Was Fridoon Rawshan Nehad 10 to 15 feet away when San Diego police officer Neal Browder shot and killed him? Or was it more like 25 feet? What exactly was Nehad, a mentally ill man, doing in the moments before he was killed on April 30 in the alleyway in San Diego’s Midway neighborhood — was he running or walking toward the officer, or had he already come to a complete stop before shots were fired?

And what about Browder? He said he thought a metallic pen Nehad was holding looked like a knife, but just how threatened was the officer feeling in the moment he decided to take out his gun and shoot? And are his feelings something a so-called “reasonable officer” would share faced with the same situation?

These are just some of the questions Voice of San Diego’s Liam Dillon asks us to consider as we wait on a judge’s decision whether to release surveillance video of the shooting.

There are major discrepancies between the city’s official incident account and the events described by a witness who’s seen the video. Whether the footage is released or not, the shooting opens a window into understanding the justifications for police officers’ use of deadly force and whether they could be better prevented.

Homegrown Medical Innovations

At our Meeting of the Minds event last week, Larry Goldstein, who leads UCSD’s Sanford Stem Cell Clinical Center and is the scientific director at Sanford Consortium for Regenerative Medicine, told us about some jaw-dropping discoveries he and his colleagues have been making by introducing stem cell therapy to mice with diabetes, spinal cord injuries, ALS and other diseases.

Three of the cutting-edge stem cell treatments are currently in early clinical trials, being tested on humans who Goldstein said he hopes see the same stunning, positive outcomes as the mice.

The San Diego Union-Tribune talked to Goldstein and others this weekend about the long-held promise of the cures locked inside stem cells.

The U-T also looked at other, almost sci-fi-like medical innovations coming out of San Diego and touched on discoveries being made by Illumina, a biotech company whose chief of staff, Karen Possemato, was another one of the presenters at our Meeting of the Minds event.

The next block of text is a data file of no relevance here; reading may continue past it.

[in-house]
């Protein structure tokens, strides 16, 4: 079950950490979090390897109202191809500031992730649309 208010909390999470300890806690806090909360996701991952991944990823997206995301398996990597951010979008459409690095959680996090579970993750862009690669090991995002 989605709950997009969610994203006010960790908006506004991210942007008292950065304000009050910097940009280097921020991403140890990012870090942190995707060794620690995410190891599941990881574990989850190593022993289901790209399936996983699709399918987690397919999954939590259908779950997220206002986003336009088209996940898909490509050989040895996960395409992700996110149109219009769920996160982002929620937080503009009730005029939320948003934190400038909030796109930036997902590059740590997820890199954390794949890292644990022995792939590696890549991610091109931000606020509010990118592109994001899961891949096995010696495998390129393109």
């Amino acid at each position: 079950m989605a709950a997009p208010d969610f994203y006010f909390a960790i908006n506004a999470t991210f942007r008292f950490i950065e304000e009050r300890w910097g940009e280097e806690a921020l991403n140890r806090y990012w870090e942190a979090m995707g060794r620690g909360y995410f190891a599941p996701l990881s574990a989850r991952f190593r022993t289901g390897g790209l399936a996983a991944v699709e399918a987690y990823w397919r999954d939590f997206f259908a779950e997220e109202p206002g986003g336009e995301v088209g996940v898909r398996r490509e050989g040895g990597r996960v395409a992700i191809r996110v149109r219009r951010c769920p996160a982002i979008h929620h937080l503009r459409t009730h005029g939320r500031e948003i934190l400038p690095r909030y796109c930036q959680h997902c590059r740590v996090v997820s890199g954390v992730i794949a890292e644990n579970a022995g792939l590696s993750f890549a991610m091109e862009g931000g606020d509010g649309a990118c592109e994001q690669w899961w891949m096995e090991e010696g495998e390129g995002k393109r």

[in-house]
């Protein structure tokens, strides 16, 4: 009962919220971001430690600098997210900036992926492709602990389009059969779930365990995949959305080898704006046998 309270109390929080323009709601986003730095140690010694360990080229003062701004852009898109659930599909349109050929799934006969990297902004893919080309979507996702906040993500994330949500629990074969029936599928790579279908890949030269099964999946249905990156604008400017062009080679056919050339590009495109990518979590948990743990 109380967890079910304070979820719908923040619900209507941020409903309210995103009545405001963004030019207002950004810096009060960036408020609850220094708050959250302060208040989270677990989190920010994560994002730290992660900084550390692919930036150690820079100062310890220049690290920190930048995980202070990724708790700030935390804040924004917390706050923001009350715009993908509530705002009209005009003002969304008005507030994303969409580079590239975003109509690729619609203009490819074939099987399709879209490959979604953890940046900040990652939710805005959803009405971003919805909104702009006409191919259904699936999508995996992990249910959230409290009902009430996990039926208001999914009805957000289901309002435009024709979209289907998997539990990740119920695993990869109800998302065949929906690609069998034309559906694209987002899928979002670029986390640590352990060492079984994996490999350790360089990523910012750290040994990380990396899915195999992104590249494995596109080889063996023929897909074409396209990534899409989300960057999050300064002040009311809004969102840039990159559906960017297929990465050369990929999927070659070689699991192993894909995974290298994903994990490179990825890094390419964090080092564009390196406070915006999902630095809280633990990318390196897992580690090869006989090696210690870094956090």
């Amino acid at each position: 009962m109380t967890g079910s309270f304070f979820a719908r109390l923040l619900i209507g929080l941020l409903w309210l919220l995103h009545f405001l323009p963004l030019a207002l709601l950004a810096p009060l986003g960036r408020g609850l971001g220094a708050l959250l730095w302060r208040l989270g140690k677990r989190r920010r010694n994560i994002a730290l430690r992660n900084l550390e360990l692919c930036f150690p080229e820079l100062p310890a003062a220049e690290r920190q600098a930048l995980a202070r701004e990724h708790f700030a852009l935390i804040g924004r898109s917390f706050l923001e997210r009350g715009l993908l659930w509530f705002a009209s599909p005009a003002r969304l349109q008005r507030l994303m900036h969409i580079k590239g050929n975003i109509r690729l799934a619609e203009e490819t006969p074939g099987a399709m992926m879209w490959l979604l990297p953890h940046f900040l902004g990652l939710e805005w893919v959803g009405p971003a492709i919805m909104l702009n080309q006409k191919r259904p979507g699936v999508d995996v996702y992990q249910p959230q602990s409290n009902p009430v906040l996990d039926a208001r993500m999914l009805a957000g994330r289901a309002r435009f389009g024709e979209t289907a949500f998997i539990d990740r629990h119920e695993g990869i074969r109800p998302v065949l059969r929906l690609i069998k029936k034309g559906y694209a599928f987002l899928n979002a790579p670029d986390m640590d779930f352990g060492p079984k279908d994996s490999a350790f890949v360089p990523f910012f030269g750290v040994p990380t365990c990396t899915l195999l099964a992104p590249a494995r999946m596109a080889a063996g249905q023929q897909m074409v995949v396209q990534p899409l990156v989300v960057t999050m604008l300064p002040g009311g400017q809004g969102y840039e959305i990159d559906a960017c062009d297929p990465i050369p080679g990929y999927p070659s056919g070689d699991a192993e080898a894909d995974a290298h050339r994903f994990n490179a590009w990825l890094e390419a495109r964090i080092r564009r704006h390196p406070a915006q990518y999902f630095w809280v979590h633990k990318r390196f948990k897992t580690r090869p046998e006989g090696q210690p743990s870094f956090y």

Possemato told us about how her company has created technology to sequence a person’s entire genome for about $1,000 (to help put that in perspective, the first human genome was sequenced over a decade ago and cost over $2 million).

We’ll be posting video of Goldstein, Possemato and our other Meeting of the Minds presentations later this week.

• A Meeting of the Minds tweet by Scott Lewis was picked as the “Tweet of the Week” in Michael Smolen’s U-T column, which was mostly musings on Marne Foster‘s “tawdry situation.” Here’s Lewis’ tweet:

“In case you came to our #mindsmeet event and you’re still not clear what I was talking about re: animal urination: https://www.newscientist.com/article/dn24425-universal-law-of-urination-found-in-mammals/

Faulconer Makes His Case to Goodell

The Chargers’ dramatic win Sunday was perhaps exciting enough to get a few more fans on Mayor Kevin Faulconer’s team, rooting for him to continue bending over backward and otherwise doing whatever it takes to get the Bolts to stay in San Diego.

In Faulconer’s latest Hail Mary, he and county Supervisor Ron Roberts met with NFL Commissioner Roger Goodell and other team owners who help make up the NFL’s Los Angeles relocation committee, the Orange County Register reports.

The Los Angeles Times says Faulconer and Roberts touted their plan to build a new stadium in Mission Valley and tried to make the case that “San Diego is absolutely an NFL city.”

NFL team owners are meeting early this week to start making decisions on which teams, if any, will get the green light to move to L.A. but officials from San Diego, Oakland and St. Louis — the three teams vying to move there — aren’t invited.

Quick News Hits: We’re McDonalds’ Lab Rats

• Apparently, San Diegans shamelessly eat Sausage McMuffins at all hours of the day. On Tuesday, McDonald’s rolls out its new all-day breakfast offering, a campaign that was first tested out in San Diego. Mickey D’s is using our fair region as grounds for another test trial, this time for customizable fancy-pants sandwiches. We already know City Councilman Chris Cate approves.

• Councilman Todd Gloria sat down with 10News to talk about homelessness and other timely topics.

• Speaking of homelessness, there’s an effort under way to herd the well-meaning cats that are meal-serving service organizations. Then again, we’ve heard that before.

A bill by Assemblywoman Lorena Gonzalez that ends the practice of strip searches of juveniles by members of the opposite sex was signed into law this weekend. The legislation was inspired by a series on juvenile justice by former CityBeat staffers Kelly Davis and Dave Maass.

Put This in Your Ear

I listen to a lot of podcasts. There’s lots of good stuff being made for the internet radio waves these days, but public-radio old timers On the Media went a step above the rest this week with their “Podcast Extra: After Oregon.”

Kinsee Morlan

Kinsee Morlan was formerly the Engagement Editor at Voice of San Diego and author of the Culture...

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